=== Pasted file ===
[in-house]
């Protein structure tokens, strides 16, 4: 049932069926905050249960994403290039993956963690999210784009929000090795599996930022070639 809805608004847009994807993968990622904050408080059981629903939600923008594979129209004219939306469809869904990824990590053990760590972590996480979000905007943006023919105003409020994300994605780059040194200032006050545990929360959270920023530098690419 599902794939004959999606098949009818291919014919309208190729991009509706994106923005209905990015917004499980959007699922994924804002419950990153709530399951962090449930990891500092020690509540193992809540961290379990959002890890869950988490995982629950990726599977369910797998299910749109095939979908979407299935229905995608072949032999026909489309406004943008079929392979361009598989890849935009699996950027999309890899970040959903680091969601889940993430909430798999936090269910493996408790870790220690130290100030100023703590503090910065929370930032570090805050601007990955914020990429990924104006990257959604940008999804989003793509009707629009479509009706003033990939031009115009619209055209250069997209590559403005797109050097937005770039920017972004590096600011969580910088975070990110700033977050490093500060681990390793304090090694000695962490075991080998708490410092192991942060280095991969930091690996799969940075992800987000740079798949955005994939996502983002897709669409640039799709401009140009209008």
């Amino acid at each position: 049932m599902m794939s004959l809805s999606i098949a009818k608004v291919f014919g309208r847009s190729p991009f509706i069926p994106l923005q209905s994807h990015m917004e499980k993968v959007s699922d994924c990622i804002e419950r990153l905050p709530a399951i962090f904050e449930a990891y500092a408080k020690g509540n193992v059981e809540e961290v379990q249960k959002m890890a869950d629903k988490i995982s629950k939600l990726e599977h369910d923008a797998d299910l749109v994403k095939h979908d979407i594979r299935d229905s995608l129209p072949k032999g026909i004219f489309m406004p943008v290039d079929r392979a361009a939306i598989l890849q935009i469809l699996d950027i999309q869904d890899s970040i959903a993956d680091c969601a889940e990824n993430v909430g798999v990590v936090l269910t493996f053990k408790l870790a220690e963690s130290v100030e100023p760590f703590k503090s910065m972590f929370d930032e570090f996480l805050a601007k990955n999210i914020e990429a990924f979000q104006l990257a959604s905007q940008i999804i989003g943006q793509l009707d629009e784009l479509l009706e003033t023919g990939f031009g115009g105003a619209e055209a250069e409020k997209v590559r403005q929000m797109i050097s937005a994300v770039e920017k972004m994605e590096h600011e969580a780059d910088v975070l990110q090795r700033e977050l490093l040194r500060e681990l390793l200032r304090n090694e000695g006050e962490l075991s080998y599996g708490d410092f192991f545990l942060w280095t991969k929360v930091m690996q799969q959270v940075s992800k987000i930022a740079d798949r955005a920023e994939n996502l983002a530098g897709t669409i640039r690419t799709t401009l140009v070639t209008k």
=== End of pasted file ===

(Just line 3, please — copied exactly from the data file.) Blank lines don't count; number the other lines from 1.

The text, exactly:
């Amino acid at each position: 049932m599902m794939s004959l809805s999606i098949a009818k608004v291919f014919g309208r847009s190729p991009f509706i069926p994106l923005q209905s994807h990015m917004e499980k993968v959007s699922d994924c990622i804002e419950r990153l905050p709530a399951i962090f904050e449930a990891y500092a408080k020690g509540n193992v059981e809540e961290v379990q249960k959002m890890a869950d629903k988490i995982s629950k939600l990726e599977h369910d923008a797998d299910l749109v994403k095939h979908d979407i594979r299935d229905s995608l129209p072949k032999g026909i004219f489309m406004p943008v290039d079929r392979a361009a939306i598989l890849q935009i469809l699996d950027i999309q869904d890899s970040i959903a993956d680091c969601a889940e990824n993430v909430g798999v990590v936090l269910t493996f053990k408790l870790a220690e963690s130290v100030e100023p760590f703590k503090s910065m972590f929370d930032e570090f996480l805050a601007k990955n999210i914020e990429a990924f979000q104006l990257a959604s905007q940008i999804i989003g943006q793509l009707d629009e784009l479509l009706e003033t023919g990939f031009g115009g105003a619209e055209a250069e409020k997209v590559r403005q929000m797109i050097s937005a994300v770039e920017k972004m994605e590096h600011e969580a780059d910088v975070l990110q090795r700033e977050l490093l040194r500060e681990l390793l200032r304090n090694e000695g006050e962490l075991s080998y599996g708490d410092f192991f545990l942060w280095t991969k929360v930091m690996q799969q959270v940075s992800k987000i930022a740079d798949r955005a920023e994939n996502l983002a530098g897709t669409i640039r690419t799709t401009l140009v070639t209008k």